Eryximachus Conception Of Mantic Art

1507 Words7 Pages
It is following from this passage on mantic techne (188b6-d2) that Eryximachus is able to incorporate in his conclusion (188d4-e4) the theme of human good and virtues motivated by Eros, a theme that is central for Diotima/Socrates. This is because the aim of mantic art-- harmonious relations between gods-- necessarily entails certain demands and expectations of human behavior. Eryximachus concludes that it is the Eros which is concerned with the good actions (περὶ τἀγαθὰ) and is realized (ἀποτελούμενος) with temperance and justice (μετὰ σωφροσύνης καὶ δικαιοσύνης) that has the greatest power (τὴν μεγίστην δύναμιν ἔχει) and provides us with “πᾶσαν εὐδαιμονίαν” (187d8). Eryximachus’ passages on mantic art (188b6-e4) anticipate…show more content…
She spares no effort in giving direction and guidance to Socrates, trying to make sure that he would follow (210a3, “ἐρῶ μὲν οὖν, ἔφη, ἐγὼ καὶ προθυμίας οὐδὲν ἀπολείψω: πειρῶ δὲ ἕπεσθαι”). When Socrates first failed to understand Diotima’s idea of giving birth in a beautiful medium, he said he needed “μαντείας” (206b9) to understand what she said. Diotima’s account of Eros is not a perfectly logical, calmly stated analysis of Eros, but rather like flow of inspiration, especially her long monologue that extends from 208c to 212a. The way she presents the Erotic process also shows overall confidence that makes what she says seem “convincing and beyond doubt” to Socrates. For example, in her description of the progress towards true Beauty, all the major steps for the lover to take are put in the infinitive throughout 210a4-d6, governed by the “δεῖ γάρ” in 210a4. This passage also abounds with purpose clauses (210c3, ἵνα ἀναγκασθῇ; c5, c7, ἵνα), reinforcing the impression that she has thorough, unquestionable understanding of the erotic process, despite the fact that the absolute, true Beauty is ultimately beyond any definite description. Diotima is also described as wise (“σοφή” or possessing “σοφία”, 201d3, 206b5-6, 208b8) throughout Socrates’ report (but never as possessing “ἐπιστήμη”, as Eryximachus’ δημιουργός…show more content…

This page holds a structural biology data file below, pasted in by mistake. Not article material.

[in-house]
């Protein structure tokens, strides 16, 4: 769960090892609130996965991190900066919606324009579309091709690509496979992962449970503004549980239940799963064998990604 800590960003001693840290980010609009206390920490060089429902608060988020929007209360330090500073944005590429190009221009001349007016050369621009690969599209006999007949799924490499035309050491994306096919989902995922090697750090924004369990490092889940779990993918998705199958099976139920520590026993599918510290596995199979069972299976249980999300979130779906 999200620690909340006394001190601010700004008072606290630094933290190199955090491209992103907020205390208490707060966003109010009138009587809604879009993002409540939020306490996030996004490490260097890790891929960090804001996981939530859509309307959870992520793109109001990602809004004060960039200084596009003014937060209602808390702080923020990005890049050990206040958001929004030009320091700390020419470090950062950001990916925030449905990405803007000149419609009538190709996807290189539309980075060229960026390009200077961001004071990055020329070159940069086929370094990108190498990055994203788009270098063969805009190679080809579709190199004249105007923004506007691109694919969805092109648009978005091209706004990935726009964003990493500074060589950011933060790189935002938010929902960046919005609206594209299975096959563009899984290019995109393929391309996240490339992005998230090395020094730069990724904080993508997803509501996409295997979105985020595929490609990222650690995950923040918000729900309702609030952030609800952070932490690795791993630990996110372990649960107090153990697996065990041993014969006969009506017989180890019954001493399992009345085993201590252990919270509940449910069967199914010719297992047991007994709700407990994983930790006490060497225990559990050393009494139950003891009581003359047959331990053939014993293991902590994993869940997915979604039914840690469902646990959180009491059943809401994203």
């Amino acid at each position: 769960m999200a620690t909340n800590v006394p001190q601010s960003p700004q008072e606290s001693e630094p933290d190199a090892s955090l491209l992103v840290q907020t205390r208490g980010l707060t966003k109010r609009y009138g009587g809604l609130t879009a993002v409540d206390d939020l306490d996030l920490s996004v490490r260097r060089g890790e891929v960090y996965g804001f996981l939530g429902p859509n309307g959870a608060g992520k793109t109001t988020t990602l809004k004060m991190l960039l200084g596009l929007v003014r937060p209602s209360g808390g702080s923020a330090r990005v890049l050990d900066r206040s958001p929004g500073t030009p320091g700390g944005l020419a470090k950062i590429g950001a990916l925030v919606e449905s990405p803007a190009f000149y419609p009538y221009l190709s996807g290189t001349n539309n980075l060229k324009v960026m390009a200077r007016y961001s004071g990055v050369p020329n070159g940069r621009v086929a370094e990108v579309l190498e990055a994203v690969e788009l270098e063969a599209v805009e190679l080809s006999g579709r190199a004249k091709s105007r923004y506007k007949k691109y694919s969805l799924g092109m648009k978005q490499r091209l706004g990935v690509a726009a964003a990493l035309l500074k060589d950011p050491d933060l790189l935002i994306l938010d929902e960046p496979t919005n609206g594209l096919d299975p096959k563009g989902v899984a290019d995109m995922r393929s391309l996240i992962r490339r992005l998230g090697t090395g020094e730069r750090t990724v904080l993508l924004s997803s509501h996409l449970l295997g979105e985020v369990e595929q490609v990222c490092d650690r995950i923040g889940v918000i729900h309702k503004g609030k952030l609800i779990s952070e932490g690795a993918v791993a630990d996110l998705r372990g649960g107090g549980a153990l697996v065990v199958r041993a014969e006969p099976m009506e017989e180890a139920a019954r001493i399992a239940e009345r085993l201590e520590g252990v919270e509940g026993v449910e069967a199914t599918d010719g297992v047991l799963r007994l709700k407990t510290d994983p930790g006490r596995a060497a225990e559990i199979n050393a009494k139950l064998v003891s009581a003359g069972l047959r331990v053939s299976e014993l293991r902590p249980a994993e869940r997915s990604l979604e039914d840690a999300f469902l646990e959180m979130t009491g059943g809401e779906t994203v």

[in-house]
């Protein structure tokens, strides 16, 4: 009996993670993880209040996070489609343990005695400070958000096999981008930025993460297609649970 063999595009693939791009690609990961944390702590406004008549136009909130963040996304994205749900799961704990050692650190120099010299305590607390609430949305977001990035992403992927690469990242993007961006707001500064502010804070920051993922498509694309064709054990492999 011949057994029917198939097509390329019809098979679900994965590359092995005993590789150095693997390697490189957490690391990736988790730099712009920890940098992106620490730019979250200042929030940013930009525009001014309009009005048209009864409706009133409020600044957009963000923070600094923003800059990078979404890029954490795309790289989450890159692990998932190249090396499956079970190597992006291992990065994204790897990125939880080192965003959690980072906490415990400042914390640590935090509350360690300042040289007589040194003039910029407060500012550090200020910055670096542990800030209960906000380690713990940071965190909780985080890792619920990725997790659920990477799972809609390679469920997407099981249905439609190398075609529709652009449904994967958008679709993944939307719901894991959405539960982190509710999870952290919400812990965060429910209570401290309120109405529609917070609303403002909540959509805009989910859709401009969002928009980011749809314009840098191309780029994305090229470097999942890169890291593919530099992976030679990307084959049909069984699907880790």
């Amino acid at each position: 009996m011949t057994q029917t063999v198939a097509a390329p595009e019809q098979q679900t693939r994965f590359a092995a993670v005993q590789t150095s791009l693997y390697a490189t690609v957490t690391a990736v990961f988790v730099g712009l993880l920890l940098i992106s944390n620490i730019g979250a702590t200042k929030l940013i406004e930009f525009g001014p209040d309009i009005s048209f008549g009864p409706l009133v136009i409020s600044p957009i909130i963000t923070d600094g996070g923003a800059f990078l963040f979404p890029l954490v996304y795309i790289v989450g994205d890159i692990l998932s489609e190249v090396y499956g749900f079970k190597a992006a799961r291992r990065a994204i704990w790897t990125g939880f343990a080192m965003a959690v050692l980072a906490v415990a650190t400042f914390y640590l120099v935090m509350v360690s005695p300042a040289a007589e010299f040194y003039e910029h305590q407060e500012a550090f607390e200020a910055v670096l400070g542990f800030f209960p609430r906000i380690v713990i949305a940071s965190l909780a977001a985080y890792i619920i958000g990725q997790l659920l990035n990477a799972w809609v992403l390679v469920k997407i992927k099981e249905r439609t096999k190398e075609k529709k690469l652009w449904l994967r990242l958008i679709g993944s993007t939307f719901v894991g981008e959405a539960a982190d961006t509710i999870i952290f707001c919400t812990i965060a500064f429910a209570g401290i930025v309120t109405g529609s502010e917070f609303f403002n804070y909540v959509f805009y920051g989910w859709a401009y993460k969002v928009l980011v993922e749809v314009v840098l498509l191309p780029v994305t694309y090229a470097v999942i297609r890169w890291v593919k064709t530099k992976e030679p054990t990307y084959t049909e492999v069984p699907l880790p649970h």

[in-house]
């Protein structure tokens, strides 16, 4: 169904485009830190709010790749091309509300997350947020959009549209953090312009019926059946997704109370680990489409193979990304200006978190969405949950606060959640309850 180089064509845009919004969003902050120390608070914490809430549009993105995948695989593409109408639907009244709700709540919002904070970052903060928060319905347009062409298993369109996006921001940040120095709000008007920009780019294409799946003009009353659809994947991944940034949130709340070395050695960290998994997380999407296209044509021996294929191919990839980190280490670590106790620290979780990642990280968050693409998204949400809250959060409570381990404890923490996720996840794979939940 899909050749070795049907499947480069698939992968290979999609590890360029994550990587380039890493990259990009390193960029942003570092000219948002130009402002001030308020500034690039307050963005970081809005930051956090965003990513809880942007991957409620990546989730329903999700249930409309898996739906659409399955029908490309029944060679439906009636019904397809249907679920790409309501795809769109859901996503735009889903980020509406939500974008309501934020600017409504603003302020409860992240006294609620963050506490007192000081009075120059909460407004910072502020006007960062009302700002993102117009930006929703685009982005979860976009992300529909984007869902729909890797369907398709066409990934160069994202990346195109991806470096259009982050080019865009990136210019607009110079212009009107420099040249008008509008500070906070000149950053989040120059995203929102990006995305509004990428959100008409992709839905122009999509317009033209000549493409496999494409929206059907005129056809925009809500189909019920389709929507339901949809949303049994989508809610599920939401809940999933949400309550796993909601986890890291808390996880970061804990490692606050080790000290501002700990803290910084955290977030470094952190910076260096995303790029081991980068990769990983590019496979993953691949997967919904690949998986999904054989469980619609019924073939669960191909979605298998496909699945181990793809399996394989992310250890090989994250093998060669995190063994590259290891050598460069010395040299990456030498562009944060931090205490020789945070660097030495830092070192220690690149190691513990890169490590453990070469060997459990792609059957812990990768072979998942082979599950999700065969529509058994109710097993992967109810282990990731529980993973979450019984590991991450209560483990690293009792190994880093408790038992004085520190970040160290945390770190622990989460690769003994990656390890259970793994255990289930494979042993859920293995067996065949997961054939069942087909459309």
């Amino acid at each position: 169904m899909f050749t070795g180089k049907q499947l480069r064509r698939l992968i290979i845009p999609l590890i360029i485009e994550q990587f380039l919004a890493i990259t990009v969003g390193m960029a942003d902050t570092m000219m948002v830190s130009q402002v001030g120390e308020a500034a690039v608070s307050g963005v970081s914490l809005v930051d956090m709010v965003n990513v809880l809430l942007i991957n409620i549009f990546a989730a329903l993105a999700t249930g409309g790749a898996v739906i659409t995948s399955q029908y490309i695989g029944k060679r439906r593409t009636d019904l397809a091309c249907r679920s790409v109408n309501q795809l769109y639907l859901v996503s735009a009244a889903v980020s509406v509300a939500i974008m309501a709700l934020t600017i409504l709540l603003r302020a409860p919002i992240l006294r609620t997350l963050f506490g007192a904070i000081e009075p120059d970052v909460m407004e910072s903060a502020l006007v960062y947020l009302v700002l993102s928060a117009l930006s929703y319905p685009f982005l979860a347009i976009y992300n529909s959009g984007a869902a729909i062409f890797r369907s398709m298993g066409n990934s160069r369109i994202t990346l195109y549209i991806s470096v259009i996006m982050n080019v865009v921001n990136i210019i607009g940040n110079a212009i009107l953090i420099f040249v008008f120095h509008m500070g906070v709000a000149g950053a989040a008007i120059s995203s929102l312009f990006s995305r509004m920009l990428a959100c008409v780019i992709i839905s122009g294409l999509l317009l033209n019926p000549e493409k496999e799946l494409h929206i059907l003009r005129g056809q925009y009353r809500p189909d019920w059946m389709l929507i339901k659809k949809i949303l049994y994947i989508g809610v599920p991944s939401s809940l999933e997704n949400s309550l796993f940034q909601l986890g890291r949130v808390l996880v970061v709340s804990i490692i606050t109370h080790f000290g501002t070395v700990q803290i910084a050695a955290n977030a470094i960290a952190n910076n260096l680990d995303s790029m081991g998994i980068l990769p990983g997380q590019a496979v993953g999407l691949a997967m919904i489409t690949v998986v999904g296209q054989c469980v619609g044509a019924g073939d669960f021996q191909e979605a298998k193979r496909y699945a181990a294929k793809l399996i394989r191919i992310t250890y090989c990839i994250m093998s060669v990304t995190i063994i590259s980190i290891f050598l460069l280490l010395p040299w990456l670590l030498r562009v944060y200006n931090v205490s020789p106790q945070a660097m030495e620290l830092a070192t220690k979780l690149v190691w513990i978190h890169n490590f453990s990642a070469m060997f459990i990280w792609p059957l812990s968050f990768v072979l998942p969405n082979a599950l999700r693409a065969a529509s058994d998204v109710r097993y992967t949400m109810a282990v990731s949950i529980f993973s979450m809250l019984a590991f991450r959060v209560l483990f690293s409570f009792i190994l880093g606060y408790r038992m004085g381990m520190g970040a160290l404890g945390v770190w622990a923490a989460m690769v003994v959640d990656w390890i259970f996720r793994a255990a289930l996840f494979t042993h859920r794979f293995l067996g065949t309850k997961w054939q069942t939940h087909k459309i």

Diotima is insistent that this process be conducted correctly (210a4, a6, e3, 211b5, b7, ὀρθῶς), just as Eryximachus needs the δημιουργός to oversee and regulate Eros in all spheres to attain a state of health and harmony. Instead of a δημιουργός, a leader (210a, ὁ ἡγούμενος) is needed who guides the process in the right direction. Diotima does not name who this leader is, but from her account, it seems that the leader cannot be anyone else but someone who has gone through this process himself, i.e. an older lover. This leader is likened to a μυσταγωγός. (Bury 125) Those in love, therefore, are actively engaged in the process both as initiators and initiates, as contrasted with lovers in Eryximachus’ account, who are mentioned little except as overseen by mantic techne. Experience is crucial to the process of initiation. Diotima’s “Ladder of Love” accordingly centers on the lovers’ own experience, something to which Eryximachus gives little weight. In this process described by Diotima, the lovers start from loving the beauty of one person’s body, then, “realize” (210a, κατανοῆσαι), “reflect upon” (210b, ἐννοήσαντα) it all

More about Eryximachus Conception Of Mantic Art

Open Document